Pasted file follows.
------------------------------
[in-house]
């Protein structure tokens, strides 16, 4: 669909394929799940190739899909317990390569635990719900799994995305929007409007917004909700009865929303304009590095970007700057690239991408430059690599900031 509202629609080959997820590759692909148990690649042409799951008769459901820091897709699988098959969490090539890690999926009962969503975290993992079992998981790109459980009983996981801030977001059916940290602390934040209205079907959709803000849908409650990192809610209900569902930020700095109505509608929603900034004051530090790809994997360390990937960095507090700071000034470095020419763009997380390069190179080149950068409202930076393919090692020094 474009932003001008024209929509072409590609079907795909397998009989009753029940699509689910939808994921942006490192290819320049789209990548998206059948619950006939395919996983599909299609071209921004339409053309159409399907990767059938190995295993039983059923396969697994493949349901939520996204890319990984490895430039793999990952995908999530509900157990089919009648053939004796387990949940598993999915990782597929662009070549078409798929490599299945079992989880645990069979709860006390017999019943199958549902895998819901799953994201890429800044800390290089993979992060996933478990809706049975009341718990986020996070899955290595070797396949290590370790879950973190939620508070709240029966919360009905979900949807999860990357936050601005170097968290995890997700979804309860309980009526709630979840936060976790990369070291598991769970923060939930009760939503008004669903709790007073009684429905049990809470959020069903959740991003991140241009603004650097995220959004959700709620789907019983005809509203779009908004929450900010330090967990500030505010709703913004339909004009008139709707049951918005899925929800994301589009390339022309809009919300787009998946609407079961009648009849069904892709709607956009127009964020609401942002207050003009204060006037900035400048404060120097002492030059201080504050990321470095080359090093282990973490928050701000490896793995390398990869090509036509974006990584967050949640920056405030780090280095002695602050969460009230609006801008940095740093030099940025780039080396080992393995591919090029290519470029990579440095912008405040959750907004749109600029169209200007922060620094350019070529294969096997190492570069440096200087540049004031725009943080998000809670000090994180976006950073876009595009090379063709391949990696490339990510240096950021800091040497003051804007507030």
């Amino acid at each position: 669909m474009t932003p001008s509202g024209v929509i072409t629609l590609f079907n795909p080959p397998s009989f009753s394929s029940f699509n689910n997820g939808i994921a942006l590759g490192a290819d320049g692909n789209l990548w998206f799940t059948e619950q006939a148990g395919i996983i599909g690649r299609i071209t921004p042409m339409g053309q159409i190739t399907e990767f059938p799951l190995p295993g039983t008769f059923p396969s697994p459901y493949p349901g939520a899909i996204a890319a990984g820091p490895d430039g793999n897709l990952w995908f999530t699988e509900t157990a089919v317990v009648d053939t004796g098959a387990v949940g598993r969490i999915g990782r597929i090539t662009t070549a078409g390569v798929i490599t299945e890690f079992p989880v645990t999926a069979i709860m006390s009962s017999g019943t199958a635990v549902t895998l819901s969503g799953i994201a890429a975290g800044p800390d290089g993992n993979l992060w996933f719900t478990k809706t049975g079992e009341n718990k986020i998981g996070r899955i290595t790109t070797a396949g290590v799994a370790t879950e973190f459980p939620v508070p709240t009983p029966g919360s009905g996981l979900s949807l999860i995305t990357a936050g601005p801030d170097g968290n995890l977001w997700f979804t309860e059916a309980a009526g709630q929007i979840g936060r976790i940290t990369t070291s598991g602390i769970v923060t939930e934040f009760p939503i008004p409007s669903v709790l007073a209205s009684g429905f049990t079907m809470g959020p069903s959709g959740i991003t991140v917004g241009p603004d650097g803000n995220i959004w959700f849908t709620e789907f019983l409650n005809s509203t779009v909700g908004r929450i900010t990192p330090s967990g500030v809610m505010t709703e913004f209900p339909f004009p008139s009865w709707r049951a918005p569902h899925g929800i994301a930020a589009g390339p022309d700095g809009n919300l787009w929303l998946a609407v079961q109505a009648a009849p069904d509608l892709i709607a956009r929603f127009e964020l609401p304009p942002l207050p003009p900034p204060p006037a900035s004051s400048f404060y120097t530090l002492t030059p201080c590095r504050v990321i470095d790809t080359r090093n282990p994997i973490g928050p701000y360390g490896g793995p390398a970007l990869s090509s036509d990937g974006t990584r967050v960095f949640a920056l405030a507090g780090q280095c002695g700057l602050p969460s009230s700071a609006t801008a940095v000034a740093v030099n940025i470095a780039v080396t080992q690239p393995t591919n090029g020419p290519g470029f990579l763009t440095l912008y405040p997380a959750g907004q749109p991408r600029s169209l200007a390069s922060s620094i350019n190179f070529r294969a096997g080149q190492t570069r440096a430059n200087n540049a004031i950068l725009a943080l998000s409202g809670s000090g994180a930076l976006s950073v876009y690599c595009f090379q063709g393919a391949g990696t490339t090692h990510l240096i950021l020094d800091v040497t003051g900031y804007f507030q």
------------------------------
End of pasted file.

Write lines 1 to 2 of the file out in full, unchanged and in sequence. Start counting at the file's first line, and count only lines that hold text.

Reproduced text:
[in-house]
């Protein structure tokens, strides 16, 4: 669909394929799940190739899909317990390569635990719900799994995305929007409007917004909700009865929303304009590095970007700057690239991408430059690599900031 509202629609080959997820590759692909148990690649042409799951008769459901820091897709699988098959969490090539890690999926009962969503975290993992079992998981790109459980009983996981801030977001059916940290602390934040209205079907959709803000849908409650990192809610209900569902930020700095109505509608929603900034004051530090790809994997360390990937960095507090700071000034470095020419763009997380390069190179080149950068409202930076393919090692020094 474009932003001008024209929509072409590609079907795909397998009989009753029940699509689910939808994921942006490192290819320049789209990548998206059948619950006939395919996983599909299609071209921004339409053309159409399907990767059938190995295993039983059923396969697994493949349901939520996204890319990984490895430039793999990952995908999530509900157990089919009648053939004796387990949940598993999915990782597929662009070549078409798929490599299945079992989880645990069979709860006390017999019943199958549902895998819901799953994201890429800044800390290089993979992060996933478990809706049975009341718990986020996070899955290595070797396949290590370790879950973190939620508070709240029966919360009905979900949807999860990357936050601005170097968290995890997700979804309860309980009526709630979840936060976790990369070291598991769970923060939930009760939503008004669903709790007073009684429905049990809470959020069903959740991003991140241009603004650097995220959004959700709620789907019983005809509203779009908004929450900010330090967990500030505010709703913004339909004009008139709707049951918005899925929800994301589009390339022309809009919300787009998946609407079961009648009849069904892709709607956009127009964020609401942002207050003009204060006037900035400048404060120097002492030059201080504050990321470095080359090093282990973490928050701000490896793995390398990869090509036509974006990584967050949640920056405030780090280095002695602050969460009230609006801008940095740093030099940025780039080396080992393995591919090029290519470029990579440095912008405040959750907004749109600029169209200007922060620094350019070529294969096997190492570069440096200087540049004031725009943080998000809670000090994180976006950073876009595009090379063709391949990696490339990510240096950021800091040497003051804007507030």